‘In order to have natural selection, you have to have self-reproduction or self-replication and at least two distinct self-replicating units or entities [therefore] Prebiological natural selection is a contradiction of terms [emphasis added].’
The fundamental problem is that there are a number of steps that must be in place for life to occur, only one of which is complex machinery for replication. These steps cannot arise naturalistically because each step has more information than the sum of the previous steps.3 Moreover, natural chemistry and physics work against producing life, not for it, which leaves us with an ‘unbridgeable abyss’ between naturalistic chemistry and life (See Q and A: Origin of Life).4
Should they actually achieve this goal, what does it mean for creation/evolution? Rather than proving evolution, it is further evidence that life requires a designer and can’t be the result of evolution. In any event, the goal is obviously still some way away given Szostak’s classic admission: ‘We aren't smart enough to design things, we just let evolution do the hard work and then we figure out what happened.’
Note that in saying this, Szostak is guilty of doing the very thing that evolutionists criticize creationists of doing, i.e., invoking a ‘god-of-the-gaps’ (i.e. seeking ‘god’ in the gaps in our knowledge.5 For evolutionists, their ‘god’ in this case is ‘evolution’.) Even granting this baseless accusation, at least the biblical God is far smarter than us who ‘aren’t smart enough to design things’, whereas evolution is a completely blind and mindless process. It doesn’t say much for ‘evolved human intelligence’ if it can’t compete with a mindless process!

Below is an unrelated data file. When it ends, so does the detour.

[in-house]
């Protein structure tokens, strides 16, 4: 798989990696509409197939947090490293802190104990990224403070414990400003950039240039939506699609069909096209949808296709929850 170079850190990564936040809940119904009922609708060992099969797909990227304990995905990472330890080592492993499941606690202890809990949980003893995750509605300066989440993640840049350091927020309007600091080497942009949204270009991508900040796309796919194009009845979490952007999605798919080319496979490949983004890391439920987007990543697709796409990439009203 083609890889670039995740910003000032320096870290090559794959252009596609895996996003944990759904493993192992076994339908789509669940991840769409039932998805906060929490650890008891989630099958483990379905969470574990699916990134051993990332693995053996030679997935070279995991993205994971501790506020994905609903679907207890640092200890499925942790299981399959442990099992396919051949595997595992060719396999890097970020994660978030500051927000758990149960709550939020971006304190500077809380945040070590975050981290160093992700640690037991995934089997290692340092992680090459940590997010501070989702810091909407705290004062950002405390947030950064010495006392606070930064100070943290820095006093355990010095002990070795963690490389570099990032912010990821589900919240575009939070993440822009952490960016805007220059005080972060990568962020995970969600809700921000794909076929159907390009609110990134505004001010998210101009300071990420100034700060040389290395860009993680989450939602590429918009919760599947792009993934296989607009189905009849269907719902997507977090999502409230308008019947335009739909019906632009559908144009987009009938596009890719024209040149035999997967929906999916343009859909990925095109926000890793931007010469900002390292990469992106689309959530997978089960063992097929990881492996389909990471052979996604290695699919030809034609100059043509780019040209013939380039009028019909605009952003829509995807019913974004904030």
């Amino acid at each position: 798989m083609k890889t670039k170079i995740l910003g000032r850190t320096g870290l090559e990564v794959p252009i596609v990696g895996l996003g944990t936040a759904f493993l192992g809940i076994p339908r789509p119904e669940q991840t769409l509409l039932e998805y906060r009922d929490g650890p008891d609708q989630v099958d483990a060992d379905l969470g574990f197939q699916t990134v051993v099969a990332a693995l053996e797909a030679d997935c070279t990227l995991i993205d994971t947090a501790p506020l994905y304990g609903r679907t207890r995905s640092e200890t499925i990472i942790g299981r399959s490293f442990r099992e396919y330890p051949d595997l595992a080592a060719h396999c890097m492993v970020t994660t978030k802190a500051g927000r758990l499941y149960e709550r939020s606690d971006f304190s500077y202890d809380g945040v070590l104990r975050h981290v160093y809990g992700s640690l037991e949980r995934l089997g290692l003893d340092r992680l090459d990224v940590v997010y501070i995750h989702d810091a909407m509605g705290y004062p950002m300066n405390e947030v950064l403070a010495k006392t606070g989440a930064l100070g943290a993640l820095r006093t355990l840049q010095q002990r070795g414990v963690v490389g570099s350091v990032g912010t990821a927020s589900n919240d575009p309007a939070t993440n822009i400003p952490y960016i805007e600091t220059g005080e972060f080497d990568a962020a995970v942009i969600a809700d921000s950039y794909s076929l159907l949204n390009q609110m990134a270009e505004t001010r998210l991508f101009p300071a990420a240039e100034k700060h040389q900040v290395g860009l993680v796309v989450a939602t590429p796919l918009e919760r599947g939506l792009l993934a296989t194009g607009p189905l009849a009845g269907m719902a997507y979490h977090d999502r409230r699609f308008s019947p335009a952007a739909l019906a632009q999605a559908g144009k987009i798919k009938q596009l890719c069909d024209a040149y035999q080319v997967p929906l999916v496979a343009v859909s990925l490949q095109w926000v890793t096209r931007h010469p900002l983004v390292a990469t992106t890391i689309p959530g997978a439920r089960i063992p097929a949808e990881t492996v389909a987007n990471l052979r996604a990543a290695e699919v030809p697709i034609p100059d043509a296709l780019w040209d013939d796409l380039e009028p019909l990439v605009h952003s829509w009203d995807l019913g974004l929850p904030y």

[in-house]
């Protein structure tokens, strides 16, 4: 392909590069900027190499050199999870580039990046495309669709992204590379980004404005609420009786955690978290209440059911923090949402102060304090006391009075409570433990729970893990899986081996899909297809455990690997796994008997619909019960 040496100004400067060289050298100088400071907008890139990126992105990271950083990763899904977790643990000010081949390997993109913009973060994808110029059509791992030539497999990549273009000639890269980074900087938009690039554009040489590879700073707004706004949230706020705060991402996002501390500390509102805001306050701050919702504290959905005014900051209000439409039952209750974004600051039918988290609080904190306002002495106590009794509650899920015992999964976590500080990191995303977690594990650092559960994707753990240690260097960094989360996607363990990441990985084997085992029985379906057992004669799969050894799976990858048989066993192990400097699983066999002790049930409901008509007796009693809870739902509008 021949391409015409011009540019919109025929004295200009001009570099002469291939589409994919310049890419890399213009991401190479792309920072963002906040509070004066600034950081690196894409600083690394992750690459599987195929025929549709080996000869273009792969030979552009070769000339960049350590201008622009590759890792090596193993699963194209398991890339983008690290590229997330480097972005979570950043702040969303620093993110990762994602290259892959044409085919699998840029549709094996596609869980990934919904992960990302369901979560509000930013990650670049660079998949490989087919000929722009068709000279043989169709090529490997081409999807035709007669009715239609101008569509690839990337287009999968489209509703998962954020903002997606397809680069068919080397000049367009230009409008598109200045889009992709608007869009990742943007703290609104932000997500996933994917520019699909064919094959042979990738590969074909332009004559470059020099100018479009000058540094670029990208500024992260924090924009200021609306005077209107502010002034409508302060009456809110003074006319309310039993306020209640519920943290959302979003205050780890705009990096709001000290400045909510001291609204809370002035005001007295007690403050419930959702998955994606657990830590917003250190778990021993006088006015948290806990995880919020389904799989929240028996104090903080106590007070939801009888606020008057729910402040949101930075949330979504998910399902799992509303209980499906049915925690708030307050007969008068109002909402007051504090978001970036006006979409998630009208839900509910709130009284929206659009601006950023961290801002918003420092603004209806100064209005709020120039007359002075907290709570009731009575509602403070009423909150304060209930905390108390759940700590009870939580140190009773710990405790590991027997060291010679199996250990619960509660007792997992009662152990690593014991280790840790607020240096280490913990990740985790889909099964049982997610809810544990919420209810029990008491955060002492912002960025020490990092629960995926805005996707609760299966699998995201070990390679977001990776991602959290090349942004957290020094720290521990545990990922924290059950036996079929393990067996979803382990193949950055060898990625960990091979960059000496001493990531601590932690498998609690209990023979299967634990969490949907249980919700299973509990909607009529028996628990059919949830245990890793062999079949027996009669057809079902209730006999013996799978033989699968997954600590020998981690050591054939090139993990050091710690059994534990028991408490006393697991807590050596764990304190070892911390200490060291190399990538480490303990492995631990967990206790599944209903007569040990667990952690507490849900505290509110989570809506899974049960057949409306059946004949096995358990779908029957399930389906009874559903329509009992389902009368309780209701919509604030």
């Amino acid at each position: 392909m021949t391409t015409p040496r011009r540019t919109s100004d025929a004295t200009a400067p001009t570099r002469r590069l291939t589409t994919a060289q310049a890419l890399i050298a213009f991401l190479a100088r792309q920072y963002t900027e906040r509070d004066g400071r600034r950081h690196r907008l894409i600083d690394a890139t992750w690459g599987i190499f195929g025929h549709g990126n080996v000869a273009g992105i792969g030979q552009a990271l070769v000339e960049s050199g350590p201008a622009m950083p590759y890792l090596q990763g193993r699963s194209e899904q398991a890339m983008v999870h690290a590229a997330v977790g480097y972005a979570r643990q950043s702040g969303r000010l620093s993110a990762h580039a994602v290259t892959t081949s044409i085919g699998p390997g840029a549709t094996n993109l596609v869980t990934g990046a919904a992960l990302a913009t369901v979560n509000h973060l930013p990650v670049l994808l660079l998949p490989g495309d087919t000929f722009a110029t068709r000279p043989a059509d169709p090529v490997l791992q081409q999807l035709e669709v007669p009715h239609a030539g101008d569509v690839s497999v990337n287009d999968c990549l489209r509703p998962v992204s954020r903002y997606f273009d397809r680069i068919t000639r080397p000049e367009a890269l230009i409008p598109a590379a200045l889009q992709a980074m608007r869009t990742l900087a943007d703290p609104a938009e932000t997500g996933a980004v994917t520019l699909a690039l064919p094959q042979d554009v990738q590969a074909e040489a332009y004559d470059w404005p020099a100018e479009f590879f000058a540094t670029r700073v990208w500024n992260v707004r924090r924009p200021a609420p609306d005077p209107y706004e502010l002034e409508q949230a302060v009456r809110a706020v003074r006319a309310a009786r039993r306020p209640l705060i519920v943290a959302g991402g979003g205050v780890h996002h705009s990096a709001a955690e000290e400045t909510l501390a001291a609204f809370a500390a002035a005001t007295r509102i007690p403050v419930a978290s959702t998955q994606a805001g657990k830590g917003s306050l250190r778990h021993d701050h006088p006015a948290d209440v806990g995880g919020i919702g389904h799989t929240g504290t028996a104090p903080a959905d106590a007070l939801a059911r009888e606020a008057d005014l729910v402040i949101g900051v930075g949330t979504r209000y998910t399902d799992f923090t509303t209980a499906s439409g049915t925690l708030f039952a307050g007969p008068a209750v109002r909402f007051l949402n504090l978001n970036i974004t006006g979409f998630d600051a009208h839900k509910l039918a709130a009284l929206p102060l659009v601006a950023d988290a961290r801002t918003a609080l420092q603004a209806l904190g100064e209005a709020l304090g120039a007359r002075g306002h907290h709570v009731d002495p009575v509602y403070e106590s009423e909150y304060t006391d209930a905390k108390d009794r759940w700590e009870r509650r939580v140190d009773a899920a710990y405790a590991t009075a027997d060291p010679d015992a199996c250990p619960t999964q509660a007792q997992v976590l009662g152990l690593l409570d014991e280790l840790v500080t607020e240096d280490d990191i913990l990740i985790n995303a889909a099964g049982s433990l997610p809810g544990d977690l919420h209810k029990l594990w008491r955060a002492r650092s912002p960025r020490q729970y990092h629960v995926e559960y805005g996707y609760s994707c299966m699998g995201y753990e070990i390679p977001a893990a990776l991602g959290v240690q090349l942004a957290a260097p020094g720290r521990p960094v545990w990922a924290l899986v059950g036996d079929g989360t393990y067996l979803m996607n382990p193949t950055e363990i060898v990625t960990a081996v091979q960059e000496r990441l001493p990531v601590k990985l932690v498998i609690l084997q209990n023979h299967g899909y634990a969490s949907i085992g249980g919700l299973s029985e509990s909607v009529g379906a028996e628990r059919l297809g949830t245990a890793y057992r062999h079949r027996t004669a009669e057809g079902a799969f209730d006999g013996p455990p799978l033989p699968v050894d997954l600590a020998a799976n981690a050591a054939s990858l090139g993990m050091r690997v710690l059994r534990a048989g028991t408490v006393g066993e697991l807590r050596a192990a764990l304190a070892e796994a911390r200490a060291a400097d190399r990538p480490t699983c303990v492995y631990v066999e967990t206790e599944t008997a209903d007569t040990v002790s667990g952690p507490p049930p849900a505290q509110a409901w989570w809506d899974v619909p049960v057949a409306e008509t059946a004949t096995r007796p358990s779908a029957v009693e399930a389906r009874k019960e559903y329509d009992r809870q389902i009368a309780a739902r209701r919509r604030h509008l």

In any case, informed creationists falsely accused of invoking a ‘god-of-the-gaps’ mentality have rightly responded by pointing out that which the evolutionists fail to realize—that the design argument is based on what we do know and is clearly perceivable, unless we willingly blind ourselves to it (Romans 1:20, 2 Peter 3:5–6).6
- Borenstein, S., Artificial life likely in 3 to 10 years, Associated Press, August 19 2007. Return to Text.
- Dawkins, R., The Blind Watchmaker, W.W. Norton & Co, NY, pp. 139–140, 1987. Return to Text.
- Williams, A., Life’s irreducible structure—Part 1: autopoiesis, Journal of Creation 21(2):109–115, 2007. He describes five levels of organisation in all living things: (i) perfectly-pure, single-molecule-specific biochemistry, (ii) molecules with highly specific structures, (iii) highly structured molecules that are functionally integrated, (iv) comprehensively regulated information-driven metabolic processes, and (v) inversely-causal meta-informational (information about information) strategies for individual and species survival. ‘Each level is built upon, but cannot be explained in terms of, the level below it. And between the base level (perfectly pure composition) and the natural environment, there is an unbridgeable abyss’ (p. 111). Return to Text.
- Williams, A., Life’s irreducible structure—Part 2: naturalistic objections, Journal of Creation 21(3), 2007 (in press). Return to Text.
- Note that informed creationists do not advocate a ‘god-of-the-gaps’ approach. See, e.g. A wolf among the sheep and 10 dangers of theistic evolution. Return to Text.
- See, e.g., Woodmorappe, J., and Sarfati, J., Mutilating Miller, Journal of Creation 15(3):29–35, 2001. Return to Text.